Robert Wolfe, in the book SocialistGlobalization, calls this “internationalist movement”, a system of planning and production that transcends the boundaries of the individual nation-states:
The goal of socialist globalization should be the treatment of the entire world as a single economic unit within which the provision of necessary goods and services would be maximized and the [alleged man-made] damage to the environment minimized.
Leftist economist Joseph Stiglitz in January 2015 announced that “The American Century” had ended and “The Chinese Century” had begun, following the ‘World Bank’s International Comparison Program’ declaring China’s gross national product surpassed the U.S in 2014.
Stiglitz stated that the “rise of China also shines a harsh spotlight on the American model, due to capitalist economic and political “systemic deficiencies — that are corrupt”. He demanded that America must “pivot” to accept that the economic interests of China and the U.S. are now “intricately intertwined” in the new global order.
China would boast that it played a “crucial role” in formulating a new global development pact called “Agenda 2030,” which was signed by 193 members of the United Nations on September 28, 2015. The world socialist and corporatist pact aimed at re-engineering civilization through that imposition of 17 “Sustainable Development Goals” and setting 169 accompanying targets in what was referred to as a “Great Leap Forward”.
China said that to “combat inequality domestically is simply not enough — international socialism is needed to battle inequality even among countries”.
But, like us, the writer thinks that the election of Donald Trump to the US presidency marks a turning-point; that the zealots for international socialism are aware that their path to world domination, for so long all too smooth, could now be made impassable.
The election of Donald Trump now represents an existential threat to World Socialism across the planet.
Socialists know that when President Reagan went rogue with his muscular capitalist policies, communism quickly imploded. Trump has already torn up the Trans-Pacific Partnership, which would have internationalized the law covering $28 trillion in trade and investment, about 40 percent of global GDP.
Trump seems determined to destroy “Socialist Globalization” with the same capitalist tax cuts and regulatory relief that President Reagan used to destroy communism.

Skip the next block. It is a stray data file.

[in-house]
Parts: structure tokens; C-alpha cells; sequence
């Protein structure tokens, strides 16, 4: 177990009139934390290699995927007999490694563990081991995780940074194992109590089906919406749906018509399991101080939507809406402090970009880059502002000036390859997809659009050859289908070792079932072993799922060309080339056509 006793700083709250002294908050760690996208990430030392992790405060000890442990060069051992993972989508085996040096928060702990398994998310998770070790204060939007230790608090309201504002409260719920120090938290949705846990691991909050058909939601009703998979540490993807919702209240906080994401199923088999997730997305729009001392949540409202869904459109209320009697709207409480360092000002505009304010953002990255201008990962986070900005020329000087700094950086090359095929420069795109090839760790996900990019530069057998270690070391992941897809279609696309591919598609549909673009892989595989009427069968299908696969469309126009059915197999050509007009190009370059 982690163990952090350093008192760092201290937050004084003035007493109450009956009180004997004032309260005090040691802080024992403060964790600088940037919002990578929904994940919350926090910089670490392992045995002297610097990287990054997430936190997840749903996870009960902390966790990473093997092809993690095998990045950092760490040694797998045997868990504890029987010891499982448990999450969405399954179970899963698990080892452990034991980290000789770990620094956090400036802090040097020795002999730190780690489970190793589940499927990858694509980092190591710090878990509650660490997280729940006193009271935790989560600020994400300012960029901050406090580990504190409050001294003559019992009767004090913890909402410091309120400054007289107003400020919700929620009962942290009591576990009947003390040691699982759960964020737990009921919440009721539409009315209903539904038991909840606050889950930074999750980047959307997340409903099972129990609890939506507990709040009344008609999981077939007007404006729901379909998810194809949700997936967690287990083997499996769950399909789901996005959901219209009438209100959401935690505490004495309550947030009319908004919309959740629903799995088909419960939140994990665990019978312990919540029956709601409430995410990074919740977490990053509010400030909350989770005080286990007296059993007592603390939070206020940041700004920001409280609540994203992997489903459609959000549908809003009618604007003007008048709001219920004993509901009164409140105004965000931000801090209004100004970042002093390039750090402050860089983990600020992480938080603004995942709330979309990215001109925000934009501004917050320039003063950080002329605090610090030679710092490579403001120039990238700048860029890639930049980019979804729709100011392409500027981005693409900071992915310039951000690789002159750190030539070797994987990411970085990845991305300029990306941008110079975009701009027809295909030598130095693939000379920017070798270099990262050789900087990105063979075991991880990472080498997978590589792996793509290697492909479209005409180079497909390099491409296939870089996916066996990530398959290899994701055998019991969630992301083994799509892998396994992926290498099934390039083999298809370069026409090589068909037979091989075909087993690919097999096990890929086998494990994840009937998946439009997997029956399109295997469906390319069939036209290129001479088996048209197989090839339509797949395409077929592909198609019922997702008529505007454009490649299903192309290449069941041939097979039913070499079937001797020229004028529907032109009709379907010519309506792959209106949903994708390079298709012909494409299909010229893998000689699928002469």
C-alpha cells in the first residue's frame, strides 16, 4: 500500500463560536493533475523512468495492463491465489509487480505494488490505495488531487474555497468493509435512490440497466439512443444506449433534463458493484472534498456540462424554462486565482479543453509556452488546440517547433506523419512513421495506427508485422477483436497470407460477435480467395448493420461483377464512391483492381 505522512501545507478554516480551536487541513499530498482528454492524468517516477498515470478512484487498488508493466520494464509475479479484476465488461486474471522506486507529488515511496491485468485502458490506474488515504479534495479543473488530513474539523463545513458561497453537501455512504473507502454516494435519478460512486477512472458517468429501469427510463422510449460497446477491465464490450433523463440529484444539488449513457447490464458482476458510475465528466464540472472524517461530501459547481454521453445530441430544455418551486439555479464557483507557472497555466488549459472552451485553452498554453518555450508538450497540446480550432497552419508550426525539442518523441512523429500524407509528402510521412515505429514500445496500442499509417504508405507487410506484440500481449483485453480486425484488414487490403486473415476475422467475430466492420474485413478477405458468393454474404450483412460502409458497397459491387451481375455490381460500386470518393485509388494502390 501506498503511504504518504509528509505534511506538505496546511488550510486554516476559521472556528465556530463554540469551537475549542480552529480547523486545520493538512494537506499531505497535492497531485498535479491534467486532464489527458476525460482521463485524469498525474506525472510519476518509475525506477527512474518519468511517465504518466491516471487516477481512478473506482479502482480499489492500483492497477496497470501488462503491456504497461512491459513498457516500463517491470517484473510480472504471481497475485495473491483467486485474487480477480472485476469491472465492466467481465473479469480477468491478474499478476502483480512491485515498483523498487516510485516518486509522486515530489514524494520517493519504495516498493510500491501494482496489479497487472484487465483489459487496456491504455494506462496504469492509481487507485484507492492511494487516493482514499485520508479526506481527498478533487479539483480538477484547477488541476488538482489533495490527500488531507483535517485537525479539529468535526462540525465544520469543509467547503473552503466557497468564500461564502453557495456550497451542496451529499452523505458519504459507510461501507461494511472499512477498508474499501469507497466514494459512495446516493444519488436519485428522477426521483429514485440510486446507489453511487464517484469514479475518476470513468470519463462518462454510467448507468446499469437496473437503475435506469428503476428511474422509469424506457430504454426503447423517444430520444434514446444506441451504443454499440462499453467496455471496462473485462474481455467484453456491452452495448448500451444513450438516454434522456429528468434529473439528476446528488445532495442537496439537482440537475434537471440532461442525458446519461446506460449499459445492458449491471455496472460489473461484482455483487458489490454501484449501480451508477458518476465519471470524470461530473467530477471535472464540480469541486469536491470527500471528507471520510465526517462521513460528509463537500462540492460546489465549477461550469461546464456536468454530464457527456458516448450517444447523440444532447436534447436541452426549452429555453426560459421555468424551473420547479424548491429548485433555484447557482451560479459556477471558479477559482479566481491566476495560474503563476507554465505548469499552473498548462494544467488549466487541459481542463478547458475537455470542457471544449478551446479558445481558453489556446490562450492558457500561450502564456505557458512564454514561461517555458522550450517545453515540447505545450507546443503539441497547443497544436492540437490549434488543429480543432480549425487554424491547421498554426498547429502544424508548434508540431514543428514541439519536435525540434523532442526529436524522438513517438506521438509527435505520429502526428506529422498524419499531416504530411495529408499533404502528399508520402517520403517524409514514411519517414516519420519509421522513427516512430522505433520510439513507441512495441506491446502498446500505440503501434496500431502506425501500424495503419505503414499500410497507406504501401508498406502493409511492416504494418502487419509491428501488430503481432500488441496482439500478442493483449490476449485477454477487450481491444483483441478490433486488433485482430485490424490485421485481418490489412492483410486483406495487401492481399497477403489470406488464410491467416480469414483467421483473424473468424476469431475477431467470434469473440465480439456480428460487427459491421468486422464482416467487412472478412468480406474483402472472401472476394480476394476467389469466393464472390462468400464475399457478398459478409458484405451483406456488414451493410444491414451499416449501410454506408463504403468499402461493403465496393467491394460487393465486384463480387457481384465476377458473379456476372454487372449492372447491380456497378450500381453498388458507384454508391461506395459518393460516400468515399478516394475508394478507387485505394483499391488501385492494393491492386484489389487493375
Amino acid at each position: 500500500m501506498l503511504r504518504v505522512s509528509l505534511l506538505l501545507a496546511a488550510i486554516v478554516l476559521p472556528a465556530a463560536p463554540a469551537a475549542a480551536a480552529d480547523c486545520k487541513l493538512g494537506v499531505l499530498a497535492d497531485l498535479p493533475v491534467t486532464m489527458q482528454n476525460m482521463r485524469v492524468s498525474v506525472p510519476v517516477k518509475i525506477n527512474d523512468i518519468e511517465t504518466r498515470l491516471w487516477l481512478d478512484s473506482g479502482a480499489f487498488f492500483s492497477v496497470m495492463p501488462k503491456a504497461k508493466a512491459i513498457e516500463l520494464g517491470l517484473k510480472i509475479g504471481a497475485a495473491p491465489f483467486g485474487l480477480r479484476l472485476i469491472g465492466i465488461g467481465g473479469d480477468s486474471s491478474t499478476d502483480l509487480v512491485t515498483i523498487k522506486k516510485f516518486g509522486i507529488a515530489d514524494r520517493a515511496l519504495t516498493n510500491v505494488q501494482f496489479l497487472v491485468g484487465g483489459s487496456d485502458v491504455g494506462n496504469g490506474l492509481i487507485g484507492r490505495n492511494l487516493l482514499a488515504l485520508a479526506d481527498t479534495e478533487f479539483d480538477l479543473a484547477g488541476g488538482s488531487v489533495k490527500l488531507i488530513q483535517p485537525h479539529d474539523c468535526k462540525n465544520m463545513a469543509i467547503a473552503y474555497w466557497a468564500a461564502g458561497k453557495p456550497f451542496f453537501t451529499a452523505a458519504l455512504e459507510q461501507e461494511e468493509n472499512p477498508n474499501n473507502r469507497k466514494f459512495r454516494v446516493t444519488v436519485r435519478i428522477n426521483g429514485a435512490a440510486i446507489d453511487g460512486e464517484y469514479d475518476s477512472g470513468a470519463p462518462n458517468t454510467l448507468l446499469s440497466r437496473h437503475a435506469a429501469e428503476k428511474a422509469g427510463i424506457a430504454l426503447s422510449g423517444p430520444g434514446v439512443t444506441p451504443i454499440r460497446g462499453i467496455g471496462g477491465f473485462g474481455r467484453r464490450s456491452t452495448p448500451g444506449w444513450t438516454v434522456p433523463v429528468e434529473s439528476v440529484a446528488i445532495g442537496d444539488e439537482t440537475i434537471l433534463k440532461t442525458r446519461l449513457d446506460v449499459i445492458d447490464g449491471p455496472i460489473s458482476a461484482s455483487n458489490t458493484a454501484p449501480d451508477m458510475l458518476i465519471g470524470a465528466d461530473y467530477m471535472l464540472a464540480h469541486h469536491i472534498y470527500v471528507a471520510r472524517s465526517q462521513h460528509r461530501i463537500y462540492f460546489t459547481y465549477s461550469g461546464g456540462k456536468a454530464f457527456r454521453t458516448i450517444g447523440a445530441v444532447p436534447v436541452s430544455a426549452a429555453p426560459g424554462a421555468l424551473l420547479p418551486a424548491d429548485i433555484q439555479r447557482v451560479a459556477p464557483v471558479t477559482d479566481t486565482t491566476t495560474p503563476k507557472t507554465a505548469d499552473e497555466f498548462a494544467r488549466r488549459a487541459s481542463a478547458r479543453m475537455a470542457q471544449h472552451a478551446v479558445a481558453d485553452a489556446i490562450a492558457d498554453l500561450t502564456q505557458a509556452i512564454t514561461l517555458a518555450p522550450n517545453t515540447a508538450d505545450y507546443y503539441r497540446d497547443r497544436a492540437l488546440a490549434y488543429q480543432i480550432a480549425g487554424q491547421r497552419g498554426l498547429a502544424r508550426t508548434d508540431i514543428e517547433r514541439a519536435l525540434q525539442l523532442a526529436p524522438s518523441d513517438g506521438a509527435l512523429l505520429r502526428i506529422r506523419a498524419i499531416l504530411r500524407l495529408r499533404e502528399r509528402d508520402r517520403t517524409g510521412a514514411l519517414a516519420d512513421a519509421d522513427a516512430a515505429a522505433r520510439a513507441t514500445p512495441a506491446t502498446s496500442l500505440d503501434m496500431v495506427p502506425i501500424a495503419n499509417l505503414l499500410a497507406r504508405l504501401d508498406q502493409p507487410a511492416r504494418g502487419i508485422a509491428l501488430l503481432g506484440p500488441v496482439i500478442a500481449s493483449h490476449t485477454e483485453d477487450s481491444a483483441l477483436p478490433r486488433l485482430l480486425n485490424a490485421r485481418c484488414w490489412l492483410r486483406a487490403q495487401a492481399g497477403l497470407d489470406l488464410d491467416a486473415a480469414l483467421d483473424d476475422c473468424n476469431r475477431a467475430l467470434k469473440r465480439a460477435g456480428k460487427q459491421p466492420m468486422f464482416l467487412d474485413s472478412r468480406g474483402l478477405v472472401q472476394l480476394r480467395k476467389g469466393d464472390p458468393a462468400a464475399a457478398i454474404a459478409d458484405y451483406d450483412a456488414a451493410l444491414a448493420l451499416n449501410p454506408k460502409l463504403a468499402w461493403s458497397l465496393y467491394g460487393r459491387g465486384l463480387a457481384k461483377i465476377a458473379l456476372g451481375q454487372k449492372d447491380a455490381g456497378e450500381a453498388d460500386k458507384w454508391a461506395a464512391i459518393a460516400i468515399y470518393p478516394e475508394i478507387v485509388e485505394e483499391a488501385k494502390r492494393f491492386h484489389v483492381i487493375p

Though not yet dead, Marxism/Communism/International Socialism has had its day. Its era is over. It will not go quietly. It will howl, it will grumble, it will whimper – but it will go. Perhaps as a minority secular religion it will linger, but as a power in the world it is done.
The Marxist professoriate remains to be muzzled. Agenda 2030 must not only be stopped, but the damage it has already done (under the name originally given to it by its parent the UN, “Agenda 21”) needs to be reversed. The prophets of doom by human beings overheating the planet need to be discouraged to the point of despair, because they are using “climate change” as a pretext for imposing world socialist government. But the Age of Marx is over.
That does not mean that “the power of fanaticism” – to use Robert Conquest’s words – is “extinct”. As we have said, it never will be.
We face another enemy of mankind. Islam.
As Marxism was to the last century, Islam will be to this century. Islam is an equally crippling totalitarian ideology, another mass killer and bringer of darkness.
Will a new era of American greatness save the world from it?
Footnote: * Barack Obama was the first Alinskyite to stand – in his case successfully! – for election to the US presidency.
The Obama administration is growing ever longer arms and ever more grasping fingers, to reach into every aspect, activity, and setting of our lives: our homes, our possessions, our habits, our tastes, our choices, our minds; to regulate, manipulate, constrain, constrict, direct, control us. Their aim? For them, power beyond the imaginations of all former tyrants; for us, helpless dependence, obedience, submission.
An exaggeration? Let’s see.
Among the people he has appointed to “czardom”, the unelected ideologues who have real executive power, are “behavioral scientists” and “behavioral economists”, who are actively trying to “usher in an era of profound social reform by getting us to change the way we behave, little by little, every day”, to quote an article by Christine Rosen in the July/August issue of Commentary, titled Now Behave. She names in particular Cass Sunstein, co-author of Nudge: Improving Decisions about Health, Wealth, and Happiness, whom Obama has appointed his “regulation czar”. What he and his fellow philosophers now governing the Republic are doing is, in Rosen’s words:
.. reconciling political theory with the scientific study of human behavior since, they argue, the old categories of political theory no longer apply. … Personal responsibility? Impossible in a complicated world governed by complex ‘systems’ and limitless choices. The result is a kind of [Pavlovian] stimulus-response politics that promises to liberate citizens from having to make complicated choices in exchange for limiting their freedom.
Promises to liberate us from liberty?
It’s all for own good, of course, as every tyranny has ever been for the good of the tyrannized. But it’s not just for our own individual good. No – as always it’s for the good of “society”.